I’ve always wanted to attempt a ‘Last Runner Standing’ style race so when Infinity Running decided to trial a lockdown version I immediately signed up.
Run 4 miles on the hour, every hour, until there’s only one runner left. Sounds straightforward and as a concept it is, but in practice it’s a lot harder. Do you go out and run quickly so that you can get a longer break in between loops but risk getting tired quicker or do you run slower but then have less time to refuel between loops? Ideally you want someone in between but as time goes on it’s naturally going to become harder and you’re going to get slower.
The most well known last runner standing race – Big’s Backyard Ultra – has loops of 4.167 miles so that 12 hours equals 50 miles but for the Infinity Running version things have been kept simpler with 4 miles per loop.
After following Big’s Backyard Ultra I have long wanted to try out the concept. That event features the cream of ultra runners who don’t start to warm up until they are beyond the 100 mile mark.
With it being just two weeks since I had run the Barry Island Ultra, I wasn’t sure how well the legs would cope with another long day of running. My goal was to get further than 44 miles and reach 50 miles which would equal what I achieved in Paris in 2018. Anything beyond that distance would be a bonus. To get the full experience I opted to run 4.17 miles per lap instead of 4 miles.
Much like the quarantine version of Big’s Backyard Ultra which took place in 2020, the Last Runner Standing event was going to start and finish at home and without any other runners. 52 runners started the event and was a mix of veterans of the Infinity Running events and those like myself who were newbies to the events.
I had pre-selected a route to follow which was an out and back along the River Usk but on the morning of the race I decided to plot a few more routes for some variety. As it happened, I would never actually run that pre-selected route.
Even though it was only a virtual race, leading up to the race briefing I was experiencing some pre-race butterflies. I hadn’t felt like that in a good few years and whilst I knew that I wouldn’t be ranking high in the race, I had set myself a goal so was nervous that I may not achieve it.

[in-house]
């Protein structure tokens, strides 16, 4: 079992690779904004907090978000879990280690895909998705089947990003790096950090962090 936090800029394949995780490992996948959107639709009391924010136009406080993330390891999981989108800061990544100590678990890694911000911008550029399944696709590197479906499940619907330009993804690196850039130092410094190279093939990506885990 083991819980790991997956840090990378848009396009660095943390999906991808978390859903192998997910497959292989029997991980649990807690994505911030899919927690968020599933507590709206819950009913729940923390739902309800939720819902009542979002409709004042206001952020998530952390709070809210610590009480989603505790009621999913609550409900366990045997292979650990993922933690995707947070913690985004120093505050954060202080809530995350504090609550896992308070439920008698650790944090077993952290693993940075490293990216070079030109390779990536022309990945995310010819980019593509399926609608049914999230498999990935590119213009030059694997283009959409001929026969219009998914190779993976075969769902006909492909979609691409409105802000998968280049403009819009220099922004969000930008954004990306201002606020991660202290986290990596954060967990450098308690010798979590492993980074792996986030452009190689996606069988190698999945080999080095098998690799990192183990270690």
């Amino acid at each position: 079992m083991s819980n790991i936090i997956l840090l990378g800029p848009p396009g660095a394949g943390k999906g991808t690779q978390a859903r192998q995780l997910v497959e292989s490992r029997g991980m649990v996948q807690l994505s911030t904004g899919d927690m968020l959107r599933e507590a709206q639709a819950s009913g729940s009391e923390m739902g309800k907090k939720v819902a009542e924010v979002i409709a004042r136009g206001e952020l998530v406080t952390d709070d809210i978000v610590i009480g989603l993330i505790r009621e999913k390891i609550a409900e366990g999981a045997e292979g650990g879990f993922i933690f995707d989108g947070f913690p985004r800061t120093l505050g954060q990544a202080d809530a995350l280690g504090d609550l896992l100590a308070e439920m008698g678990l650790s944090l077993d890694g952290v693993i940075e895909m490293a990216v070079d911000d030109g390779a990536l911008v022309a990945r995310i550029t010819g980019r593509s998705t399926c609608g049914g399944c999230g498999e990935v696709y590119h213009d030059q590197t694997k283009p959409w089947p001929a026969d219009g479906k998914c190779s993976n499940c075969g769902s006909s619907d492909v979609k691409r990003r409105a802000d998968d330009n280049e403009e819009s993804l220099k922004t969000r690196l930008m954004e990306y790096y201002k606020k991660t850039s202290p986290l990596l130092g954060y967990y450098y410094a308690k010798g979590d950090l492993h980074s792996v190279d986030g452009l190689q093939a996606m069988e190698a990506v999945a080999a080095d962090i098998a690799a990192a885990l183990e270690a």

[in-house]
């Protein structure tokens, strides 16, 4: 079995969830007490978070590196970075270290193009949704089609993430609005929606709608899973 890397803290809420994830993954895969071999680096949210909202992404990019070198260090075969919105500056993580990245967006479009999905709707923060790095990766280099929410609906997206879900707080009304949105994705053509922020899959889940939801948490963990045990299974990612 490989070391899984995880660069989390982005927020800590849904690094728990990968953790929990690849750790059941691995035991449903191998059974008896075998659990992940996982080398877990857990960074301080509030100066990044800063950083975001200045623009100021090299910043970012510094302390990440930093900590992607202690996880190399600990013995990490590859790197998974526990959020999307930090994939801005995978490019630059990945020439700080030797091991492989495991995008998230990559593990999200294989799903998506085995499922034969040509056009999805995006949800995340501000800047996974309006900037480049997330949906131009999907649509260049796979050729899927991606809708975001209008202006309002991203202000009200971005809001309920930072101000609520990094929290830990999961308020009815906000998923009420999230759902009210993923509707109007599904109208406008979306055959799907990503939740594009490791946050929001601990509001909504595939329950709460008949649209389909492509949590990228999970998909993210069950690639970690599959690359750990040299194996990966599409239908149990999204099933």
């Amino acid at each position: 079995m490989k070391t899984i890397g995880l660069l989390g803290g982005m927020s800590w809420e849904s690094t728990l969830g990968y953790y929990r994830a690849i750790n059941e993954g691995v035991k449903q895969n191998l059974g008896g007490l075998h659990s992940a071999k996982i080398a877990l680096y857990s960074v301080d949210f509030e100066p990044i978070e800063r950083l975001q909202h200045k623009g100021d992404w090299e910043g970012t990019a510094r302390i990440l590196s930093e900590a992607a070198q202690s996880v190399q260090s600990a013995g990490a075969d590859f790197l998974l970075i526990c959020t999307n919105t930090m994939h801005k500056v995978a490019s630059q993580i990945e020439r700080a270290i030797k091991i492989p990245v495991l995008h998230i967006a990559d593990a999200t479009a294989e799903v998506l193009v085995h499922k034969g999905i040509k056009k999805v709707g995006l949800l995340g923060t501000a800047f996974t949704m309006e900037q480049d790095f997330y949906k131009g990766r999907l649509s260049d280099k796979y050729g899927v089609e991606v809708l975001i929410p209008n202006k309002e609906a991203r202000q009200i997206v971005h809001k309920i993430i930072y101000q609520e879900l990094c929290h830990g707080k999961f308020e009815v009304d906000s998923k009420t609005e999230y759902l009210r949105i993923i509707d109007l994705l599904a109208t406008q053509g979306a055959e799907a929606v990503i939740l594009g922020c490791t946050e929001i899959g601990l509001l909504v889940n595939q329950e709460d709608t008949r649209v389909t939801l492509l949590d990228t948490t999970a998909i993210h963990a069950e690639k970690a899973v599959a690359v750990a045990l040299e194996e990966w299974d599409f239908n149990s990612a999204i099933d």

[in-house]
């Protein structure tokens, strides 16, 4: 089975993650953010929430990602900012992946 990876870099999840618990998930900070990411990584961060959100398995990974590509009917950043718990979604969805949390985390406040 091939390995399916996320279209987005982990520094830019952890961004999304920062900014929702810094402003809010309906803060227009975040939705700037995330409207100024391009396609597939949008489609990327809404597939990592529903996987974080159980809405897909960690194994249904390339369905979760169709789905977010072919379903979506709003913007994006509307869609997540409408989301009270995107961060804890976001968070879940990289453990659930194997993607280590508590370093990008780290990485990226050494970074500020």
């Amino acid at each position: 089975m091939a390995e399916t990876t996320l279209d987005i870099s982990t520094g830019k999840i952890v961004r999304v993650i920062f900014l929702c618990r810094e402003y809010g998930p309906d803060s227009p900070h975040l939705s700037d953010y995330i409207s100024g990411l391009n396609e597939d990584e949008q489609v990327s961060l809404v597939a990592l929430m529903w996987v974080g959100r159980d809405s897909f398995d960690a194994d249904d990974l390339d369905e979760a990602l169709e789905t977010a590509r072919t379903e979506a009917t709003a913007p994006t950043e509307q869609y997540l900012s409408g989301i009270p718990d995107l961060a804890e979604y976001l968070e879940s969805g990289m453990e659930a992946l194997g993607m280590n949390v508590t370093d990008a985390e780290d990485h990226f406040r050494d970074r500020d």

Whereas the recent Barry Island Ultra saw me taking all food with me (mainly gels), for this race I had the luxury of returning home to refuel. I wasn’t sure how well I would do and what I would eat so went a bit overboard with the snacks. There were Pot Noodles, crisps, a Soreen malt loaf, cocktail sausages, mini pork pies, pots of custard, Jelly Tots plus a box full of different types of energy gels such as Spring and Gu.
I took a gel with me on most loops which I would eat around 30 minutes into the run and back at base I’d had a nibble at everything with the salt and vinegar crisps, custard and Pot Noodle going down well. There was also the ultra aid station staple of full fat Coke which tastes so good as the day progresses.
For hydration I was using ORS hydration tablets which are fairly new to me having only previously tried some sample tablets on the Barry Island Ultra. I also had two sachets of SiS Beta Fuel left from the ultra which I had at around 34 and 42 miles and with 320 calories and 80g of carbs did a surprisingly good job of perking me up, particularly when paired with an energy gel.
Only being out for around 40 minutes at a time I didn’t want to take the Salomon running best with me so decided to treat myself to an Ultimate Direction Clutch to carry a bottle and a gel with me. It’s not cheap but does come with a ‘body bottle’ which is a HydraPak soft flask that’s more ergonomically shaped to fit in the Clutch or Race Belt.
Having the bottle always in my hand I found myself drinking from it much more frequently which is just what I wanted to do on this race. It was so easy just to twist the top with my mouth and take a sip and as the bottle is soft as it empties it collapses down within the Clutch. The zipped pocket is small but suitable for a gel or two and key.
I had the intention of heading out along my pre-defined route which I had recced earlier in the week but instead opted for an impromptu route planned hastily on OnTheGoMap.com whilst getting ready for the race. The planned route was handy as it was an out-and-back route which would have been easy to run but with a sunny day forecast, it would have been more interesting running through the centre of Newport so chose a route that ran along the Riverfront.
For this loop I ventured out on another impromptu route and this time heading out east along Caerleon Road towards Caerleon. The Newport Half Marathon usually takes place around St David’s Day but this year there was a virtual version so there were plenty of runners running along the same road as me which happened to form part of the official race route.
Loop #3, #4 and #5
Back to the same loop as loop #1 and allow the Riverfront again. There’s hardly a cloud in the sky, there are lots of people enjoying a walk in the sun and I’m encountering more Newport Half Marathon runners including some wearing race bibs. It was nice to encounter a couple of familiar faces both from my running club and Lliswerry Runners.